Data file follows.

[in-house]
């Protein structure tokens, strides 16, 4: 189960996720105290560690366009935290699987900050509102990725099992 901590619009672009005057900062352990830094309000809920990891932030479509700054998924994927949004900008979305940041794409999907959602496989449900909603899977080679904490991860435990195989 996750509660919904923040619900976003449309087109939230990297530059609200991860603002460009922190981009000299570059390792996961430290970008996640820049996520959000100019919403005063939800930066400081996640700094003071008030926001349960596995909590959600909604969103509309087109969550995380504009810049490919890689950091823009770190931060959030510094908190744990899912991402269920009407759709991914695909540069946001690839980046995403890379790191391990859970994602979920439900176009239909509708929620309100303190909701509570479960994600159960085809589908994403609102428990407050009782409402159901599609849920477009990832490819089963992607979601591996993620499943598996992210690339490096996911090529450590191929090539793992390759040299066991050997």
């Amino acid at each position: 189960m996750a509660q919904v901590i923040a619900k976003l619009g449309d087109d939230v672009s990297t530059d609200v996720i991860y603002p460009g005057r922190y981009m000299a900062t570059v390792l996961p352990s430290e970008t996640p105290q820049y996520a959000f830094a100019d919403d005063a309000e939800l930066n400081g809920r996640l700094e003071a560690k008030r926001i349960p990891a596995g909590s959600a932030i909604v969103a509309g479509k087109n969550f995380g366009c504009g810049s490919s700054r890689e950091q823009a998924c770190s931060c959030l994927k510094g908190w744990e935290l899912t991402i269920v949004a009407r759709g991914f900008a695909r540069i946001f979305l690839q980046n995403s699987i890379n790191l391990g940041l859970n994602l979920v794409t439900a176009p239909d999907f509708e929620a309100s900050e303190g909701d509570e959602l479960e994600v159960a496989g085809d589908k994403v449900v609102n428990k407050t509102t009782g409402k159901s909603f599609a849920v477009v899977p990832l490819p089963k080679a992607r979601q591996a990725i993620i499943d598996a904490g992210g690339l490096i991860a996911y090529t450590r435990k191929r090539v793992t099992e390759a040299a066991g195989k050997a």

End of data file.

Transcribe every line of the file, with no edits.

[in-house]
């Protein structure tokens, strides 16, 4: 189960996720105290560690366009935290699987900050509102990725099992 901590619009672009005057900062352990830094309000809920990891932030479509700054998924994927949004900008979305940041794409999907959602496989449900909603899977080679904490991860435990195989 996750509660919904923040619900976003449309087109939230990297530059609200991860603002460009922190981009000299570059390792996961430290970008996640820049996520959000100019919403005063939800930066400081996640700094003071008030926001349960596995909590959600909604969103509309087109969550995380504009810049490919890689950091823009770190931060959030510094908190744990899912991402269920009407759709991914695909540069946001690839980046995403890379790191391990859970994602979920439900176009239909509708929620309100303190909701509570479960994600159960085809589908994403609102428990407050009782409402159901599609849920477009990832490819089963992607979601591996993620499943598996992210690339490096996911090529450590191929090539793992390759040299066991050997």
């Amino acid at each position: 189960m996750a509660q919904v901590i923040a619900k976003l619009g449309d087109d939230v672009s990297t530059d609200v996720i991860y603002p460009g005057r922190y981009m000299a900062t570059v390792l996961p352990s430290e970008t996640p105290q820049y996520a959000f830094a100019d919403d005063a309000e939800l930066n400081g809920r996640l700094e003071a560690k008030r926001i349960p990891a596995g909590s959600a932030i909604v969103a509309g479509k087109n969550f995380g366009c504009g810049s490919s700054r890689e950091q823009a998924c770190s931060c959030l994927k510094g908190w744990e935290l899912t991402i269920v949004a009407r759709g991914f900008a695909r540069i946001f979305l690839q980046n995403s699987i890379n790191l391990g940041l859970n994602l979920v794409t439900a176009p239909d999907f509708e929620a309100s900050e303190g909701d509570e959602l479960e994600v159960a496989g085809d589908k994403v449900v609102n428990k407050t509102t009782g409402k159901s909603f599609a849920v477009v899977p990832l490819p089963k080679a992607r979601q591996a990725i993620i499943d598996a904490g992210g690339l490096i991860a996911y090529t450590r435990k191929r090539v793992t099992e390759a040299a066991g195989k050997a």